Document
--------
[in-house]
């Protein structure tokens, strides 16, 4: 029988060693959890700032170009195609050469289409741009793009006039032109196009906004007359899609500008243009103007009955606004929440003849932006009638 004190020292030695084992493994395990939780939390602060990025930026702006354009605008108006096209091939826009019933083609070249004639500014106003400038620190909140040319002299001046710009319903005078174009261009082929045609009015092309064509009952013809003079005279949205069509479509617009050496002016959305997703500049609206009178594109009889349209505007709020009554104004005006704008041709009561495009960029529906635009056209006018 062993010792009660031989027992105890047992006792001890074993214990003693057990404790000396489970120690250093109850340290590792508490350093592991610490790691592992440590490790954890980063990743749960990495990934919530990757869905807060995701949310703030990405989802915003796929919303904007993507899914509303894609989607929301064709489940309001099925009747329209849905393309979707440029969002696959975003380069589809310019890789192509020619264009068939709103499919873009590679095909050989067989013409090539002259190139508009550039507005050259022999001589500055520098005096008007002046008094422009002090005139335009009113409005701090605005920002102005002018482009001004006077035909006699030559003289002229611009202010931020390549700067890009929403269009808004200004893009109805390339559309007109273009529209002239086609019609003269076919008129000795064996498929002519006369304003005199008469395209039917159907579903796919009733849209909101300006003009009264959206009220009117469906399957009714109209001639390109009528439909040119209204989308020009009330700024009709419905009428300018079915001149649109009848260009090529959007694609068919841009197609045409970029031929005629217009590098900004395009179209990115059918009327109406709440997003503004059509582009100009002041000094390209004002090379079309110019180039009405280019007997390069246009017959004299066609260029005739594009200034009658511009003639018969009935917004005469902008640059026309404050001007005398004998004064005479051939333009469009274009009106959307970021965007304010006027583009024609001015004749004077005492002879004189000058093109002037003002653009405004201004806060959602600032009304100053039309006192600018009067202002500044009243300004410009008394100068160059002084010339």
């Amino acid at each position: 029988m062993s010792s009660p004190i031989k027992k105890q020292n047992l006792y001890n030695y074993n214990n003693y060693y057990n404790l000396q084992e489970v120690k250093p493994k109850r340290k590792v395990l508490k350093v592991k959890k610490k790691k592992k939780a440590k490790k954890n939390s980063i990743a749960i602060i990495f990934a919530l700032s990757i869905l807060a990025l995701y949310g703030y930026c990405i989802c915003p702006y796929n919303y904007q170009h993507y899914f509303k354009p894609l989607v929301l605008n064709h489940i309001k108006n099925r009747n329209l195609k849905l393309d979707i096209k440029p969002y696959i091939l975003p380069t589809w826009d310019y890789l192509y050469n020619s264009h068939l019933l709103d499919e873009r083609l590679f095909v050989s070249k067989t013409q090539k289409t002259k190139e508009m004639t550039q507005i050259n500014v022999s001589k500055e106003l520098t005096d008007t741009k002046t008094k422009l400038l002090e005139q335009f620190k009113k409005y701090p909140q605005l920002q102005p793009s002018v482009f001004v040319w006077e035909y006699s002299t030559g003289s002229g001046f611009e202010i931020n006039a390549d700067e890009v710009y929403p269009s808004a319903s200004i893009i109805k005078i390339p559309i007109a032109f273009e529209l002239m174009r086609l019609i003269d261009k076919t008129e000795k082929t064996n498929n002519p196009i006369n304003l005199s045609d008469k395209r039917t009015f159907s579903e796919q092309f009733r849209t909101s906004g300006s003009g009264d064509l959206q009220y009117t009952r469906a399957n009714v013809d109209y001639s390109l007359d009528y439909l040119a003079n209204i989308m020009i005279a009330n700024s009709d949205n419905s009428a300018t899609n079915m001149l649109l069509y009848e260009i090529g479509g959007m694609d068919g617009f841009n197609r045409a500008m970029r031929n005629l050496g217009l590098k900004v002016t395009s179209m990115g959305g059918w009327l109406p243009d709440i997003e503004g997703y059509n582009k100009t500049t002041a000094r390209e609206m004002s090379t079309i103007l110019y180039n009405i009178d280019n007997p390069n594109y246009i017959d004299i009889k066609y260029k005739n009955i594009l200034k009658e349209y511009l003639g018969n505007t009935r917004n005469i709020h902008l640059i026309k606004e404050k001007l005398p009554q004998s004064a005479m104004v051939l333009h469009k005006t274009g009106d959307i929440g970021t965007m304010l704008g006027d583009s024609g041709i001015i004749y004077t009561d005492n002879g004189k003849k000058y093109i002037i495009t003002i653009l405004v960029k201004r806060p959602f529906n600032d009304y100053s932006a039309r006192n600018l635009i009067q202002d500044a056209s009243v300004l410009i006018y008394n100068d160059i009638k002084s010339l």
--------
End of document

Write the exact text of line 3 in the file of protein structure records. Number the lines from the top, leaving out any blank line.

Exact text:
């Amino acid at each position: 029988m062993s010792s009660p004190i031989k027992k105890q020292n047992l006792y001890n030695y074993n214990n003693y060693y057990n404790l000396q084992e489970v120690k250093p493994k109850r340290k590792v395990l508490k350093v592991k959890k610490k790691k592992k939780a440590k490790k954890n939390s980063i990743a749960i602060i990495f990934a919530l700032s990757i869905l807060a990025l995701y949310g703030y930026c990405i989802c915003p702006y796929n919303y904007q170009h993507y899914f509303k354009p894609l989607v929301l605008n064709h489940i309001k108006n099925r009747n329209l195609k849905l393309d979707i096209k440029p969002y696959i091939l975003p380069t589809w826009d310019y890789l192509y050469n020619s264009h068939l019933l709103d499919e873009r083609l590679f095909v050989s070249k067989t013409q090539k289409t002259k190139e508009m004639t550039q507005i050259n500014v022999s001589k500055e106003l520098t005096d008007t741009k002046t008094k422009l400038l002090e005139q335009f620190k009113k409005y701090p909140q605005l920002q102005p793009s002018v482009f001004v040319w006077e035909y006699s002299t030559g003289s002229g001046f611009e202010i931020n006039a390549d700067e890009v710009y929403p269009s808004a319903s200004i893009i109805k005078i390339p559309i007109a032109f273009e529209l002239m174009r086609l019609i003269d261009k076919t008129e000795k082929t064996n498929n002519p196009i006369n304003l005199s045609d008469k395209r039917t009015f159907s579903e796919q092309f009733r849209t909101s906004g300006s003009g009264d064509l959206q009220y009117t009952r469906a399957n009714v013809d109209y001639s390109l007359d009528y439909l040119a003079n209204i989308m020009i005279a009330n700024s009709d949205n419905s009428a300018t899609n079915m001149l649109l069509y009848e260009i090529g479509g959007m694609d068919g617009f841009n197609r045409a500008m970029r031929n005629l050496g217009l590098k900004v002016t395009s179209m990115g959305g059918w009327l109406p243009d709440i997003e503004g997703y059509n582009k100009t500049t002041a000094r390209e609206m004002s090379t079309i103007l110019y180039n009405i009178d280019n007997p390069n594109y246009i017959d004299i009889k066609y260029k005739n009955i594009l200034k009658e349209y511009l003639g018969n505007t009935r917004n005469i709020h902008l640059i026309k606004e404050k001007l005398p009554q004998s004064a005479m104004v051939l333009h469009k005006t274009g009106d959307i929440g970021t965007m304010l704008g006027d583009s024609g041709i001015i004749y004077t009561d005492n002879g004189k003849k000058y093109i002037i495009t003002i653009l405004v960029k201004r806060p959602f529906n600032d009304y100053s932006a039309r006192n600018l635009i009067q202002d500044a056209s009243v300004l410009i006018y008394n100068d160059i009638k002084s010339l």